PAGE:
The rash is caused by skin contact with the oils (resin) of certain plants. The oils most often enter the skin rapidly.
Poison ivy typically grows in the form of a vine, often along riverbanks. It can be found throughout much of the United States.
This plant grows in the form of a shrub and has 3 leaves similar to poison ivy. Poison oak is mostly found on the West Coast.
This plant grows as a woody shrub. Each stem contains 7 to 13 leaves arranged in pairs. Poison sumac grows abundantly along the Mississippi River.
AFTER CONTACT WITH THESE PLANTS
Smoke from burning these plants can cause the same reaction.
In case of an allergy:
First aid includes:
These steps can help you avoid contact:
Other steps include:
The reaction can vary from mild to severe. In rare cases, the person with the rash needs to be treated in the hospital. The worst symptoms are often seen during days 4 to 7 after coming in contact with the plant. The rash may last for 1 to 3 weeks.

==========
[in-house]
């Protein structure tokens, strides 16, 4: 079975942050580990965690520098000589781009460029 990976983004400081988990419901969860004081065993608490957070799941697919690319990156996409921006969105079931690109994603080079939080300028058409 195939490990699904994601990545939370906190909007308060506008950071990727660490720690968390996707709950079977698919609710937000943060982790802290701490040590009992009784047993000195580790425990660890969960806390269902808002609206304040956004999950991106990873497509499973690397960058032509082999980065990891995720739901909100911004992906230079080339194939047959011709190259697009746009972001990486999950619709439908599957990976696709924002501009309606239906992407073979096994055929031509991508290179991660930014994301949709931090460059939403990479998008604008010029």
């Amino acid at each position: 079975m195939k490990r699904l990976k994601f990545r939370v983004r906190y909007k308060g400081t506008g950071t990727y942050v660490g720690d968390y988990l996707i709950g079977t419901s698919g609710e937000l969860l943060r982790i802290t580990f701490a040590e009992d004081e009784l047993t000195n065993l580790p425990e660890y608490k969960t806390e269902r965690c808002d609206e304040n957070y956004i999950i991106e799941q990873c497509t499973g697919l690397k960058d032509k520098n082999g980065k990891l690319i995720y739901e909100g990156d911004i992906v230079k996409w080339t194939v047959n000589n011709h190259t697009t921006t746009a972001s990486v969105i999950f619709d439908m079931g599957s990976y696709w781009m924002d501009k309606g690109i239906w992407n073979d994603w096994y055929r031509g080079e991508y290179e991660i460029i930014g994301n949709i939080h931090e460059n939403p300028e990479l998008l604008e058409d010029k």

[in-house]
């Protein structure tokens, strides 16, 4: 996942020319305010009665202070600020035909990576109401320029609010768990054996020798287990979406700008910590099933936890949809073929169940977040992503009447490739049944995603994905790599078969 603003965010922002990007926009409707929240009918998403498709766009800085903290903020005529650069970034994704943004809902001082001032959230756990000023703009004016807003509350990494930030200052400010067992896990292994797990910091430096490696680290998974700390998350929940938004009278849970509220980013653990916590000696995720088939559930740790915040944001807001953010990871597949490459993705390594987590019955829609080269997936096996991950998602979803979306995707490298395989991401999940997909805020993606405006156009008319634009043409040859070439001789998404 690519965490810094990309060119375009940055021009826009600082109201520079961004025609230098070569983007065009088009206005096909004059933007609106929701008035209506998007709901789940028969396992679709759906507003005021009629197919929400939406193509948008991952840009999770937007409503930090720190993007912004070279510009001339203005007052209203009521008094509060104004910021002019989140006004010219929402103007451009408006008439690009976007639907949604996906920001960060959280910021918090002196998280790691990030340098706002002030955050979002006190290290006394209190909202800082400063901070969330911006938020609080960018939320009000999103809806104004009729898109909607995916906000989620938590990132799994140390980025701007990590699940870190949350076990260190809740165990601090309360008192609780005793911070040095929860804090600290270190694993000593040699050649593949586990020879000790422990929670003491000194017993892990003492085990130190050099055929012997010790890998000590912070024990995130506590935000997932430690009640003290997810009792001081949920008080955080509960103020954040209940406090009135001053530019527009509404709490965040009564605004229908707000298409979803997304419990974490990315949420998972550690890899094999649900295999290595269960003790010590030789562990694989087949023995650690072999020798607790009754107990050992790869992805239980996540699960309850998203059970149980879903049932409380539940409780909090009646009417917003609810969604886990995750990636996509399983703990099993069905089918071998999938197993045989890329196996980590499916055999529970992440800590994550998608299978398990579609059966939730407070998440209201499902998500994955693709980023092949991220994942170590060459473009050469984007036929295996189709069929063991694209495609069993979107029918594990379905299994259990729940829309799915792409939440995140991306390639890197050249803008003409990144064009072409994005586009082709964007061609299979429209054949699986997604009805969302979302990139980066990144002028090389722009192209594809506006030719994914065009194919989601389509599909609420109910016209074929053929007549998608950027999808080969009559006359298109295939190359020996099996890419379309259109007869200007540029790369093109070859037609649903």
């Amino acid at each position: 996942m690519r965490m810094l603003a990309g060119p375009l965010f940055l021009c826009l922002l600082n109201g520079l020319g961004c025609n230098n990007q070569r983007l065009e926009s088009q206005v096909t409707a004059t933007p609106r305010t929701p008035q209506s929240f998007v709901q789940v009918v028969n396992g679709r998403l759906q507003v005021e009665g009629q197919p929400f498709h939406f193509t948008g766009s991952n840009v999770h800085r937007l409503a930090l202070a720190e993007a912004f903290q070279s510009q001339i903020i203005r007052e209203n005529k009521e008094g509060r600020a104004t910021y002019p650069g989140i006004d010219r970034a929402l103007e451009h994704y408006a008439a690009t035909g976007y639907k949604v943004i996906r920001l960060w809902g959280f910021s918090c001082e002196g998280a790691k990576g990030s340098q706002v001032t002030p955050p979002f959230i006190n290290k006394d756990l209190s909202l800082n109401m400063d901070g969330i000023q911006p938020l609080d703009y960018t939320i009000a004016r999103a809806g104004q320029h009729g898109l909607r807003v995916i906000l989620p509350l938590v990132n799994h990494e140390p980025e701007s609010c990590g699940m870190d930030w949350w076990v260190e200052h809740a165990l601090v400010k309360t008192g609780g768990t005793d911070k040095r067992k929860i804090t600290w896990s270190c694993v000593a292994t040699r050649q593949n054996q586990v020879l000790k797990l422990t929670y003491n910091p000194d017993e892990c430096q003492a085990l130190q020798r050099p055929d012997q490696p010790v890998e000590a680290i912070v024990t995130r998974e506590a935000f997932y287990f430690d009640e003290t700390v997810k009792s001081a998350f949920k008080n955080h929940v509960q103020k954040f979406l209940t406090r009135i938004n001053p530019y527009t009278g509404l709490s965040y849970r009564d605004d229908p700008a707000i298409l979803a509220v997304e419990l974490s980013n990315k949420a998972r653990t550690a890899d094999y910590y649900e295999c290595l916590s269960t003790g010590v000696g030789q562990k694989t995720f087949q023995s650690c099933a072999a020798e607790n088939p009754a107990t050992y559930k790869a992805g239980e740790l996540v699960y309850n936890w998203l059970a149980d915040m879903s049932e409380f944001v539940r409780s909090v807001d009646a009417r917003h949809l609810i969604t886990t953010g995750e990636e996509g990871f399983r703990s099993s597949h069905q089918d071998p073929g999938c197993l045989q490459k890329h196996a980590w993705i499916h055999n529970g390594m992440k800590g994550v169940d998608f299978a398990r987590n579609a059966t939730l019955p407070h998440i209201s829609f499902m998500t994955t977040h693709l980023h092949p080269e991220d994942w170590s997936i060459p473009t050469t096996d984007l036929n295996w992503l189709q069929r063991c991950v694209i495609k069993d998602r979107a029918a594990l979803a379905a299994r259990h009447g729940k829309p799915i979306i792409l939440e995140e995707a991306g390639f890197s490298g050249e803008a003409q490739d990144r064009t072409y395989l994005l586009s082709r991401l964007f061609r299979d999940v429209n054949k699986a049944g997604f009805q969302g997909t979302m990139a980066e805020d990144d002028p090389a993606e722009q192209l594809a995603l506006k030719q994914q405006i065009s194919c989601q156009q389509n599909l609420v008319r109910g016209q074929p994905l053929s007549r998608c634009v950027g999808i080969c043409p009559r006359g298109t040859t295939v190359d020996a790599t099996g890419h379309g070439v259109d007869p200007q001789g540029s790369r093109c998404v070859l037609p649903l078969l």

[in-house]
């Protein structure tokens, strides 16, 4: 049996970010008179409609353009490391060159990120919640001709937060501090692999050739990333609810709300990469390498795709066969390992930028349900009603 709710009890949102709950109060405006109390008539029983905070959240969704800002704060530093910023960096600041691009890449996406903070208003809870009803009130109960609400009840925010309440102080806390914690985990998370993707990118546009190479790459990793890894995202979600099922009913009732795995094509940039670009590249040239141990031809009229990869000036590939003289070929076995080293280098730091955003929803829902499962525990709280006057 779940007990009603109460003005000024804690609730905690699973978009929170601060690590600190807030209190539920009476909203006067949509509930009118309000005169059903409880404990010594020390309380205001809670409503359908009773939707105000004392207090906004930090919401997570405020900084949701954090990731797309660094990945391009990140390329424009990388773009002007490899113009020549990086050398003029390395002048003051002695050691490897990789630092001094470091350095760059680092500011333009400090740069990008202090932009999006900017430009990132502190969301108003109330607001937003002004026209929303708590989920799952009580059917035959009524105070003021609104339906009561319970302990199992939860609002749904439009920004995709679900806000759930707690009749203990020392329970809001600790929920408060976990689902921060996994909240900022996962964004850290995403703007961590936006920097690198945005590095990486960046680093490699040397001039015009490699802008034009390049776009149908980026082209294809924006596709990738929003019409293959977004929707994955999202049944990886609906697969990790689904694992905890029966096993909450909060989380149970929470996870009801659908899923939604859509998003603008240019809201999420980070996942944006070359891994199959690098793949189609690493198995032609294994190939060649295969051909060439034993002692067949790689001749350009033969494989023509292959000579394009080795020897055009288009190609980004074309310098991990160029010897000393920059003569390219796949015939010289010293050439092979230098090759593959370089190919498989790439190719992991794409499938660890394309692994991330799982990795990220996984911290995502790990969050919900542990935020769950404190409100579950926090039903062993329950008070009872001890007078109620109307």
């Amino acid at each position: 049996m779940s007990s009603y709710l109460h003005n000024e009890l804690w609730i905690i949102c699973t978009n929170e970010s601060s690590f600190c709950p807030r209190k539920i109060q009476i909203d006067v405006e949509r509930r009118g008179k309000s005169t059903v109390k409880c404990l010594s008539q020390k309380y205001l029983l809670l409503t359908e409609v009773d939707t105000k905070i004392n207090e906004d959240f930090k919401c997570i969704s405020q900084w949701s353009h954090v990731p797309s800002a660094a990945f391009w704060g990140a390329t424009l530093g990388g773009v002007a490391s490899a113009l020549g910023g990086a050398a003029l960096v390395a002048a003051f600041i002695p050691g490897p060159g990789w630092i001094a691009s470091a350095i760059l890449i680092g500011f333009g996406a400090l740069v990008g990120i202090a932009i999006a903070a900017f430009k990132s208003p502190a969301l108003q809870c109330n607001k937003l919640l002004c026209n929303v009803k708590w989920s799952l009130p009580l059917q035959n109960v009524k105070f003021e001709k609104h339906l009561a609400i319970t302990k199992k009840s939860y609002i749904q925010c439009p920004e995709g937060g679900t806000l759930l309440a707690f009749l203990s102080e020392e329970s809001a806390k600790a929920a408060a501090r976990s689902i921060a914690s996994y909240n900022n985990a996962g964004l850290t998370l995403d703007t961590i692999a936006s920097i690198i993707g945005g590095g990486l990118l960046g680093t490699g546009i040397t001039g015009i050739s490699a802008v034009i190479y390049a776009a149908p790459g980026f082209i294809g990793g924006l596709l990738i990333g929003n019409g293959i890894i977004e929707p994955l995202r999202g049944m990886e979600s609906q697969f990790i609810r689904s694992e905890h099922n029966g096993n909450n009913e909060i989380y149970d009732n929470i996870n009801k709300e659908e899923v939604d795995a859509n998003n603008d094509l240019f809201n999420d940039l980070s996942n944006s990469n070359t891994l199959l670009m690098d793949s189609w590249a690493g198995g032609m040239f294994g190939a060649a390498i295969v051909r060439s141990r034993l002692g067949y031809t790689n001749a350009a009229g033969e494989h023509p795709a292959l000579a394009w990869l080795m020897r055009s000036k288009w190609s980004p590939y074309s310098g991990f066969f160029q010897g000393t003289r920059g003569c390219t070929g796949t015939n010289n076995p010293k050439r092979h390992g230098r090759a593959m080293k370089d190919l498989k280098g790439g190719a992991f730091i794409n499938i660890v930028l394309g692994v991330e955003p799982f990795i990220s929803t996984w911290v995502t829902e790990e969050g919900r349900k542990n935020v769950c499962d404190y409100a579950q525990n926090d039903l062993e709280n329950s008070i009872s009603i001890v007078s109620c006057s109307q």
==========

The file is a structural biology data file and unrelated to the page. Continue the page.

Get emergency medical treatment right away if:
Call your provider if:
Freeman EE, Paul S, Shofner JD, Kimball AB. Plant-induced dermatitis. In: Auerbach PS, Cushing TA, Harris NS, eds. Auerbach's Wilderness Medicine. 7th ed. Philadelphia, PA: Elsevier; 2017:chap 64.
Habif TP. Contact dermatitis and patch testing. In: Habif TP, ed. Clinical Dermatology. 6th ed. Philadelphia, PA: Elsevier; 2016:chap 4.
Marco CA. Dermatologic presentations. In: Walls RM, Hockberger RS, Gausche-Hill M, eds. Rosen's Emergency Medicine: Concepts and Clinical Practice. 9th ed. Philadelphia, PA: Elsevier; 2018:chap 110.
Review Date: 8/26/2017
Reviewed By: Linda J. Vorvick, MD, Clinical Associate Professor, Department of Family Medicine, UW Medicine, School of Medicine, University of Washington, Seattle, WA. Also reviewed by David Zieve, MD, MHA, Medical Director, Brenda Conaway, Editorial Director, and the A.D.A.M. Editorial team.
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